Friday, January 25, 2013

Court rules against Obama and in favor of the constitution


Of barn doors and cows. Closing a barn door after the cows are gone serves little point for this administration. What are the ramifications of a three court panel ruling against Obama;s recess appointments. It would seem that they have declared his actions unconstitutional and therefore, the ruling prohibits any further actions by this president. It would seem. But nothing is ever as it seems with this administration.

We already have an attorney general who has broken every law imaginable and repeatedly thumbed his nose at the US Congress attempting to investigate hi and his actions in office. So I don't see Obama or any of his other thug appointees giving a rat's rump for this court or any other. The man is already ruling by caveat and decree and it would appear that the best that the courts havce to offer is action months and years after the fact.

Perhaps halfway through his second term we will get a court ruling that his executive orders are a violation. In the mean time, he and his followers will enforce them and force them down the American people's throats.

American cannot suffer waiting until this man is out of office and the points are moot to address the illegalities and the abject and flaunted violations of the constitution and the people's constitutionally protected rights.

Obama recess appointments unconstitutional, court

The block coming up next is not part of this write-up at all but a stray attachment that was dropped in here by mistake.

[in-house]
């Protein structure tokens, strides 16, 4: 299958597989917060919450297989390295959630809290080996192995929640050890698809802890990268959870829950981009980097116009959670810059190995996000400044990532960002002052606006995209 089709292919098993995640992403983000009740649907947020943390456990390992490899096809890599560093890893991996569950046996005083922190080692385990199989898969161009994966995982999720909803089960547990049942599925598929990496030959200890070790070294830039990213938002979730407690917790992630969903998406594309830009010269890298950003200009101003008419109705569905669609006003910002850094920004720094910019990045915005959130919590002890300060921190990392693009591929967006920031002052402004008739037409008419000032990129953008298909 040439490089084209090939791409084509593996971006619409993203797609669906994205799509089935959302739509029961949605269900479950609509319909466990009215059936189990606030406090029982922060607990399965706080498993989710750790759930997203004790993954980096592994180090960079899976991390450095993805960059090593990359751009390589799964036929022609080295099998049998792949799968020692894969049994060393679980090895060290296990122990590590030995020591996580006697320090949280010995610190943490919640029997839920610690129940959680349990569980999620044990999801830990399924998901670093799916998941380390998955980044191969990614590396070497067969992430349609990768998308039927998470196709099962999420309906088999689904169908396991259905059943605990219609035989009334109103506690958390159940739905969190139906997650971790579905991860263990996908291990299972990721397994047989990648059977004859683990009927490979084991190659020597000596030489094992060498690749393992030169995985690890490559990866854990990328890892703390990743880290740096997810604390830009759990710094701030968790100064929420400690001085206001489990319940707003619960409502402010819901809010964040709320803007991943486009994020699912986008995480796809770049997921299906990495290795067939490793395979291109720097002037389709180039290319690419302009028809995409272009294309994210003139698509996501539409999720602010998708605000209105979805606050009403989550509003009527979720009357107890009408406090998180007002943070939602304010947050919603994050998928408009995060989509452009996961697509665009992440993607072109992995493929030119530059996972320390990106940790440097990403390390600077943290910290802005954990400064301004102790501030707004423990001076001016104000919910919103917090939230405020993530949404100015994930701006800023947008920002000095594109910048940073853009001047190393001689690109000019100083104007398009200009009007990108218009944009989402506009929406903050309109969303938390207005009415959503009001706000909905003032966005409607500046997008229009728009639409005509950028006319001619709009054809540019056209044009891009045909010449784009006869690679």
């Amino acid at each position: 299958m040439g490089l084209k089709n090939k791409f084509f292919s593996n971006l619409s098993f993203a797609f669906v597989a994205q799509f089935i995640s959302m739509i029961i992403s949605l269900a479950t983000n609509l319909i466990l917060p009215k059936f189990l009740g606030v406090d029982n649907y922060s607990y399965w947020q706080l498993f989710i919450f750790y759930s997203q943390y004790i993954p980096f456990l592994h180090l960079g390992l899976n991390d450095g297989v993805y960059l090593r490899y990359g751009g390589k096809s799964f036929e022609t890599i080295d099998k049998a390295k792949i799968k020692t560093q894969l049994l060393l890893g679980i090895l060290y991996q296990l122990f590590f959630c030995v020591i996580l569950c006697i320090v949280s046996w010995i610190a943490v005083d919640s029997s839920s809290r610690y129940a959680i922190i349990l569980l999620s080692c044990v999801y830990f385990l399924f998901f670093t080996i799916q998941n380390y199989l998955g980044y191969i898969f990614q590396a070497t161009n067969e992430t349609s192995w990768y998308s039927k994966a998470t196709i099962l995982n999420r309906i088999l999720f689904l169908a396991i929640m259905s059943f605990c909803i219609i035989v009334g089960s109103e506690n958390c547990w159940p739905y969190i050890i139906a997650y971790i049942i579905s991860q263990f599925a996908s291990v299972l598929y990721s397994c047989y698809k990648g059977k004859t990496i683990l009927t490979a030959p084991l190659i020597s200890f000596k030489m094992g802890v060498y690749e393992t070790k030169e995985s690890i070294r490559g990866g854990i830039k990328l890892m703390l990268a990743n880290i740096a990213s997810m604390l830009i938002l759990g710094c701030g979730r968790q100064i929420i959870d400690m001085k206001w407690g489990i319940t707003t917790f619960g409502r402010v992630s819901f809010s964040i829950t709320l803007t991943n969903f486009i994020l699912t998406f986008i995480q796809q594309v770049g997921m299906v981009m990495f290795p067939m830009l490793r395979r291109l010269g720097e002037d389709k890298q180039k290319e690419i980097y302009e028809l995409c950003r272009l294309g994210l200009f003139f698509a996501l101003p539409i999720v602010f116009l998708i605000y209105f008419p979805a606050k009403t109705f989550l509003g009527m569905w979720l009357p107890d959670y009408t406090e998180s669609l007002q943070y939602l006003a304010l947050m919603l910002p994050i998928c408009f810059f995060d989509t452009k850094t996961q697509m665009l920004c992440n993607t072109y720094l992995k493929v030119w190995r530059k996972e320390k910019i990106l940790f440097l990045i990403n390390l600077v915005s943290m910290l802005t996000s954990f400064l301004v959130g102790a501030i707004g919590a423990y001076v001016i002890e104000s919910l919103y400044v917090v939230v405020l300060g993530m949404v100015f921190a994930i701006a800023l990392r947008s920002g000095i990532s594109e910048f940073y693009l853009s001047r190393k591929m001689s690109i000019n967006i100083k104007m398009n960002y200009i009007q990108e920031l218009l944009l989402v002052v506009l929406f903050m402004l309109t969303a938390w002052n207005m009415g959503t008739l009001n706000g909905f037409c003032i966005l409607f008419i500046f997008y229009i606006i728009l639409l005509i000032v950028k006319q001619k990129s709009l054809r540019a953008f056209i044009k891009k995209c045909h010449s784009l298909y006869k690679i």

In a case freighted with major constitutional implications, a federal appeals court on Friday overturned President Obama’s controversial recess appointments from last year, ruling he abused his powers and acted when the Senate was not actually in a recess.
The three-judge panel’s ruling is a major blow to Mr. Obama. The judges ruled that the appointments he made to the National Labor Relations Board are illegal, and the board no longer has a quorum to operate.
But the ruling has even broader constitutional significance, with the judges arguing that the president’s recess appointment powers don’t apply to “intrasession” appointments — those made when Congress has left town for a few days or weeks.
The judges signaled the power only applies after Congress has adjourned a session permanently, which in modern times usually means only at the end of a year. If the ruling withstands Supreme Court scrutiny, it would dramatically constrain presidents in the future.
And the court ruled that the only vacancies that the president can use his powers on are ones that arise when the Senate is in one of those end-of-session breaks. That would all but eliminate the list of positions the president could fill with his recess powers.
But the court said in the ruling that its duty was not to speed up government, but to hold to constitutional principles.
“If some administrative inefficiency results from our construction of the original meaning of the Constitution, that does not empower us to change what the Constitution commands,” the judges wrote.

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